What is this complexity to which you refer? Are you referring to the Peter Allard connection to this issue? How complex can a problem be that it would lead to jeopardizing the health of Barbadians as well as to threaten our key industry? Always remember that any problem can be solved, it just requires the will! In this case it comes back to bloody politics. If anger is leaking into these comments it is because we are absolutely seething at this state of affairs.

  10. @ David
    “How complex can a problem be that it would lead to jeopardizing the health of Barbadians as well as to threaten our key industry?”
    I understand where you are coming from and I am not without sympathy. However, my comments only stated how I viewed the situation in light of what has transpired before. It is now obvious I have not interpreted the situation as you have. . . at least we can agree on that.

  11. At the height of the election campaign,when most of the politicians have taken to legging it around unfamiliar territory, their own constituencies, promising the moon, stars and meteorites, I was taken back to see the posters of both candidates for a city ward, on poles and pailing, in close proximity to tons of rotting stinking garbage blocking some of the road . And they have the guts ,and noses, to step around this pile of festering stuff to elicit a vote from the residents.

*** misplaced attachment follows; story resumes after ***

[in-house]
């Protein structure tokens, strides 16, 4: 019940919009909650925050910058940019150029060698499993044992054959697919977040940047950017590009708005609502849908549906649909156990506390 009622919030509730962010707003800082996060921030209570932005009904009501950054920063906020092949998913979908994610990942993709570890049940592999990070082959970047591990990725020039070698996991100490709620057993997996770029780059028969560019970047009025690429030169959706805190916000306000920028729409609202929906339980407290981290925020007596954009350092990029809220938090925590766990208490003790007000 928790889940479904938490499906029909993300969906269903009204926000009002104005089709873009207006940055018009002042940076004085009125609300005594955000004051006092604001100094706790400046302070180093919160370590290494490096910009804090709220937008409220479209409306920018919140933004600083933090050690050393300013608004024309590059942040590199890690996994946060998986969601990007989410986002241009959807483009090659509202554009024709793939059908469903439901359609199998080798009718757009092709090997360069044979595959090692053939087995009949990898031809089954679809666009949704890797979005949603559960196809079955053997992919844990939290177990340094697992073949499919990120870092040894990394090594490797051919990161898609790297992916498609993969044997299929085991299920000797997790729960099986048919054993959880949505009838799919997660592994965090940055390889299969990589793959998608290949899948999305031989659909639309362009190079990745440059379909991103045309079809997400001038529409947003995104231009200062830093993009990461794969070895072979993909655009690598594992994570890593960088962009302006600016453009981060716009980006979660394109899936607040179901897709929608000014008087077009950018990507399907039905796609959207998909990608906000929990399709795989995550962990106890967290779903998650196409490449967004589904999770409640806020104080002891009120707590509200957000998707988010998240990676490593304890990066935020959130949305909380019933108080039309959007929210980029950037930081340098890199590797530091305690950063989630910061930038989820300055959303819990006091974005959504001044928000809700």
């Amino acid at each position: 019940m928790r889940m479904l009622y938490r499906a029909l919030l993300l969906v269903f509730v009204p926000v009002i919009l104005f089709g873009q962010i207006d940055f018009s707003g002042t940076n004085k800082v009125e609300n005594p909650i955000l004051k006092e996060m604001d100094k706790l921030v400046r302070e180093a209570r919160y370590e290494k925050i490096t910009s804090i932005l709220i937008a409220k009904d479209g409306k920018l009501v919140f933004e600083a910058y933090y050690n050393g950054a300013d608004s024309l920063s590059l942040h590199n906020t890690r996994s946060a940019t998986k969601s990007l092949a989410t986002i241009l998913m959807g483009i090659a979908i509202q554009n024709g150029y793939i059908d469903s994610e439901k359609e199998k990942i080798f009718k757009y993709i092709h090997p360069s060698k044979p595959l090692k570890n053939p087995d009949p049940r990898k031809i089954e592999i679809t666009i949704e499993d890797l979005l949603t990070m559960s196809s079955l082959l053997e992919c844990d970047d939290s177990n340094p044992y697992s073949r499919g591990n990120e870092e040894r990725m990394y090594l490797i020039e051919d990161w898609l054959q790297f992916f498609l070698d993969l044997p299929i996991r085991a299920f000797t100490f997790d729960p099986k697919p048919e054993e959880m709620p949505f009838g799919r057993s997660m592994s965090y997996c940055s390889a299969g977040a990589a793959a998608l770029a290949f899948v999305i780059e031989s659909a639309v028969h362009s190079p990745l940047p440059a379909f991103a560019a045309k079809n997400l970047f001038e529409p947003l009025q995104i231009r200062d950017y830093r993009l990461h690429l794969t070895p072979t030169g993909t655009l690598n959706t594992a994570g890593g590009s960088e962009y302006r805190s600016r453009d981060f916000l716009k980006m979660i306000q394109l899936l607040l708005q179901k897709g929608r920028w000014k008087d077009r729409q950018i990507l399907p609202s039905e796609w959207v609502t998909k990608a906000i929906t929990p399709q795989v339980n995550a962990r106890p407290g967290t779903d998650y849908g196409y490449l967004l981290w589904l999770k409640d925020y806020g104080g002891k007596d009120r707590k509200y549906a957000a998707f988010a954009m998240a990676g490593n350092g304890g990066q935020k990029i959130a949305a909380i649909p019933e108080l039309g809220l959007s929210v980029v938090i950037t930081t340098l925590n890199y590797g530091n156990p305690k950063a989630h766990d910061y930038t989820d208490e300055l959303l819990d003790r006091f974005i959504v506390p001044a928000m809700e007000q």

12. David just remind the jackashes involved that mosquitos do not discriminate.

    The health of the country should be Job 1

  13. the gate been so since 1960.
    what is in the swamp water?????????????
    parasites?other bacteria?
    anyone have any idea.
    i know bajan garbage and run off from the roads would be in it.
    in barbados that could be from inner of dead animals.shit,spit,various cups and plastic bags,condoms.
    has the water in the swamp be tested by a independent company?????????
    to mix the swamp with the ocean would be ludicrous. some day some one will introduce alligators ,Piranha and such like to that area.
    when i was a child i used to play in the quick who knows if bodies are down there .or missing persons .because that would be the perfect place to dispose of bodies.